I am not going to argue that you cannot translate your mathematical findings to the physical world. That would be nihilistic and idiotic, not to say counter-intuitive. But I am going to argue here that you must take proper care in doing so. You must differentiate between mathematical points and physical points, because if you do not you will misunderstand all higher math. You will misinterpret the calculus, to begin with, and this will throw off all your other maths, including topology, linear and vector algebra, and the tensor calculus.

To show how all this applies to the calculus, I will start with a close analysis of the curve. Let us say we are given a curve, but are not given the corresponding curve equation. To find this equation, we must import the curve into a graph. This is the traditional way to “measure” it, using axes and an origin and all the tools we are familiar with. Each axis acts as a sort of ruler, and the graph as a whole may be thought of simply as a two-dimensional yardstsick. This analysis may seem self-evident, but already I have enumerated several concepts that deserve special attention. Firstly, the curve is defined by the graph. When we discover a curve equation by our measurement of the curve, the equation will depend entirely on the graph. That is, the graph generates the equation. Secondly, if we use a Cartesian graph, with two perpendicular axes, then we have two and only two variables. Which means that we have two and only two dimensions. Thirdly, every point on the graph will likewise have two dimensions. Let me repeat: every POINT on the graph will have TWO DIMENSIONS (let that sink in for a while). Using the most common variables, it will have an x dimension and a y dimension. This means that any equation with two variables implies two dimensions, which implies two dimensions at every point on the graph and every point on the curve.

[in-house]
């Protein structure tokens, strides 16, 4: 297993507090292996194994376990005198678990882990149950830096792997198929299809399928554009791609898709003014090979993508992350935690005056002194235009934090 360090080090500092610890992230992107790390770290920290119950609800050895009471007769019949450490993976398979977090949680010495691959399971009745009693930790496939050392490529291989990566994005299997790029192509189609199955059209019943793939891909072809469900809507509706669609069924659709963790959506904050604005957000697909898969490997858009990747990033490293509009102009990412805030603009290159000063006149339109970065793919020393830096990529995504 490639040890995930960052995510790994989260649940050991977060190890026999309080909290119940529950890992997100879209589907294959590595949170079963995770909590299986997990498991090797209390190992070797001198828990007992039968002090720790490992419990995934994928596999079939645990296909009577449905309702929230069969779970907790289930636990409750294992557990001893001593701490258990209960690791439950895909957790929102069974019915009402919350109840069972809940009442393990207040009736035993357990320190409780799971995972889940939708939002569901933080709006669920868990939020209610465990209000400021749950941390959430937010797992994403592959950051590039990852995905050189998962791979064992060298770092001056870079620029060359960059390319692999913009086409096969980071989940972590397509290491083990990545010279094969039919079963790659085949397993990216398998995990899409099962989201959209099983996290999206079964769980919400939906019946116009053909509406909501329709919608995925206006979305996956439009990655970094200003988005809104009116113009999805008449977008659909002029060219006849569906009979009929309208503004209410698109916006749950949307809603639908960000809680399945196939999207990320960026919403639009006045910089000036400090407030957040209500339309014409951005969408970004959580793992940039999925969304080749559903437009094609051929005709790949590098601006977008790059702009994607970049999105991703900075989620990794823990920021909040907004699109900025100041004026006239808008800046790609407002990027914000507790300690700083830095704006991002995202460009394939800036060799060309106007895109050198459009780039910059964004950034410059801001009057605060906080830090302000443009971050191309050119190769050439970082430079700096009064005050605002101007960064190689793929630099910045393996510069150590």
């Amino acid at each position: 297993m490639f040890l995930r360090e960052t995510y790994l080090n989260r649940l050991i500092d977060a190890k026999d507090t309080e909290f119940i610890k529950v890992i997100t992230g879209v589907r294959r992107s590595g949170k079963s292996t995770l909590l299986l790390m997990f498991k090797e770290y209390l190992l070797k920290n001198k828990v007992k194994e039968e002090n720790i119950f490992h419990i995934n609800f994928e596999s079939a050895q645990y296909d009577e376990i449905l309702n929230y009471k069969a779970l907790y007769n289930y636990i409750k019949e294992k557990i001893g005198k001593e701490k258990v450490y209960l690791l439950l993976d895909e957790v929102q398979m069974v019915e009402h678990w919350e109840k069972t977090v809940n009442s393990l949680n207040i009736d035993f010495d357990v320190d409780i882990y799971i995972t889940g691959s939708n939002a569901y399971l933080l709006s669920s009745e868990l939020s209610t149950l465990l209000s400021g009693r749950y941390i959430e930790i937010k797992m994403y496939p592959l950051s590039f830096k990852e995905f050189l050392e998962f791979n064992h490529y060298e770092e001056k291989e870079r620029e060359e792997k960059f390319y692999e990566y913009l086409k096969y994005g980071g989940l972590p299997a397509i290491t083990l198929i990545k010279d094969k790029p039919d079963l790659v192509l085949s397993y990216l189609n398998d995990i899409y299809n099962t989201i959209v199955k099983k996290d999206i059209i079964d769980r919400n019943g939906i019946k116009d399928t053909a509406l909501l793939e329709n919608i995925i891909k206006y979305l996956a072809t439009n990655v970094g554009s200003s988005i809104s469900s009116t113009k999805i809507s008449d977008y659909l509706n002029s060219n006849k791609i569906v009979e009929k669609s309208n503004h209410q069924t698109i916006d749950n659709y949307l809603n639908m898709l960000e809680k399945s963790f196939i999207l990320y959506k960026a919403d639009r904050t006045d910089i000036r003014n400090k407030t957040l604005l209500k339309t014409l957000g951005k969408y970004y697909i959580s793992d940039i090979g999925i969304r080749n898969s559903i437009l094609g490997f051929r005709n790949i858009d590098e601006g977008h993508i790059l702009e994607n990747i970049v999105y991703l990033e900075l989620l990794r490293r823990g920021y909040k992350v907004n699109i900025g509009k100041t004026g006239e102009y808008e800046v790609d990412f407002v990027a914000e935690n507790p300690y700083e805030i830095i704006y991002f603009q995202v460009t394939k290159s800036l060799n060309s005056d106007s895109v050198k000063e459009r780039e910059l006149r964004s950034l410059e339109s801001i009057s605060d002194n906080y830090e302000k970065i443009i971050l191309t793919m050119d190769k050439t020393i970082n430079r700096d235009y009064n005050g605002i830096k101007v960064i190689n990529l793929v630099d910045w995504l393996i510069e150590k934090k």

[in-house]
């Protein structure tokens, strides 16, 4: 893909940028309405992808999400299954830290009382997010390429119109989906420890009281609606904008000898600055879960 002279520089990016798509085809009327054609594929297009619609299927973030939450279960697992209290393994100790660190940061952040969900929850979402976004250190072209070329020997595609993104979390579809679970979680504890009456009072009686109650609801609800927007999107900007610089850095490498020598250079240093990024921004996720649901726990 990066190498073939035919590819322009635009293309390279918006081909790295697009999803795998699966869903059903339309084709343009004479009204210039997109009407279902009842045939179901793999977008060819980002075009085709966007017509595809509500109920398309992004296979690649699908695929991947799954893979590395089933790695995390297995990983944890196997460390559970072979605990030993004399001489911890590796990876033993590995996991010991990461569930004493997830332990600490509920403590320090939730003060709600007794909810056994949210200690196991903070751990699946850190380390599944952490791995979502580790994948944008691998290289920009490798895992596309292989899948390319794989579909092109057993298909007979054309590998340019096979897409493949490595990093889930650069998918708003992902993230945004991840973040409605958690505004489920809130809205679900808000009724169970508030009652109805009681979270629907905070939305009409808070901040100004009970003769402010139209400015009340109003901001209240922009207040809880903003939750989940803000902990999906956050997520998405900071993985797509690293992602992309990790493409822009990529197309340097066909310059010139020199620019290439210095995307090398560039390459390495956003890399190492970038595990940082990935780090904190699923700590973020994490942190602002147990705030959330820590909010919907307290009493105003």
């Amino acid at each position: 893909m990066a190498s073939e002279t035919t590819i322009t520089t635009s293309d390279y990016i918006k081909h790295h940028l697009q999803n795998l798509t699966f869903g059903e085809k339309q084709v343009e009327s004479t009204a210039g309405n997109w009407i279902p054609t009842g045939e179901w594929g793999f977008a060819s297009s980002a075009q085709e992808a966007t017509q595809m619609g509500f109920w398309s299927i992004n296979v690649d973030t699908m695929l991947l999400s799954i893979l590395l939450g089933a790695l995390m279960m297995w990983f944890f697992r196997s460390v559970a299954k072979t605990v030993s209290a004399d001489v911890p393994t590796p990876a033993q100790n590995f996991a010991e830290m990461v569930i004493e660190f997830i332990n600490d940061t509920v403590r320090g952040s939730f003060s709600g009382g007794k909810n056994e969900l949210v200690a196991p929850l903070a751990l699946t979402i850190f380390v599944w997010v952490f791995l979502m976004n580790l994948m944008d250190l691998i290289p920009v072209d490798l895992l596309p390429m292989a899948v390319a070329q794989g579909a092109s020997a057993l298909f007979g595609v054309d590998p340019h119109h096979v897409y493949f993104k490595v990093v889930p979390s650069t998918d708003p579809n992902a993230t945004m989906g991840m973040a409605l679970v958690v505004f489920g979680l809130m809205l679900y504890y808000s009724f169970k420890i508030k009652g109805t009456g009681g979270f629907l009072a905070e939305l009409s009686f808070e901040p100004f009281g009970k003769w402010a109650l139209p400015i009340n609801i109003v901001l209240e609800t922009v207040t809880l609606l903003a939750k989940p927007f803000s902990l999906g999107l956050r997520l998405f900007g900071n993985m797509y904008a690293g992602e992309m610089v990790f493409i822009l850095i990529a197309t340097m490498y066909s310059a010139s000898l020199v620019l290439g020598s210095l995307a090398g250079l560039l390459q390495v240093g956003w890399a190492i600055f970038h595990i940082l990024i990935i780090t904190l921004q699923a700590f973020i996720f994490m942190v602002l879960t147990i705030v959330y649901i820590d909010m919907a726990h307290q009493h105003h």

If you are mathematician who is chafing under all this "philosophy talk"—or anyone else who is the least bit lost among all these words, for whatever reason—let me explain very directly why I have bolded the words above. For it might be called the central mathematical assertion of this whole paper: the primary thesis of my analysis. A point on a graph has two dimensions. But of course a physical point does not have two dimensions. A mathematician who defined a point as a quantity having two dimensions would be an oddity, to say the least. No one in history has proposed that a point has two dimensions. A point is generally understood to have no dimensions. And yet we have no qualms calling a point on a graph a point. This imprecision in terminology has caused terrible problems historically, and it is one of these problems that I am unwinding here. The historical and current proof of the derivative both treat a point on a graph and on a curve as a zero-dimensional variable. It is not a zero dimension variable; it is a two dimensional variable. A point in space can have no dimensions, but a point on a piece of paper can have as many dimensions as we want to give it. However, we must keep track of those dimensions at all times. We cannot be sloppy in our language or our assignments. The proof of the calculus has been imprecise in its language and assignments.
        Let me clarify this with an example. Say a bug crawls by on the wall. You mark off its trail. Now you try to apply a curve equation to the trail, without axes. Say the curve just happens to match a curve you are familiar with. Say it looks just like the curve y = x². OK, try to assign variables to the bug’s motion. You can’t do it. The reason why you can’t is that a curve drawn on the wall, whether by a bug or by Michelangelo, needs three axes to define it. You need x, y and t. The curve may look the same, but it is not the same. A curve on the wall and a curve on the graph are two different things.
        As a second example, say your little brother jumps into his new car and peals off down the street. You run out after him and look at the black marks trailing off behind his car. He’s accelerating still, so you should see those marks curve, right? A curve describes an acceleration, right? Not necessarily. The car is going in only one direction, so you can plot x against t. There is no third variable y. But it still doesn’t mark off a curve. The car is going in a straight line. Mystifying.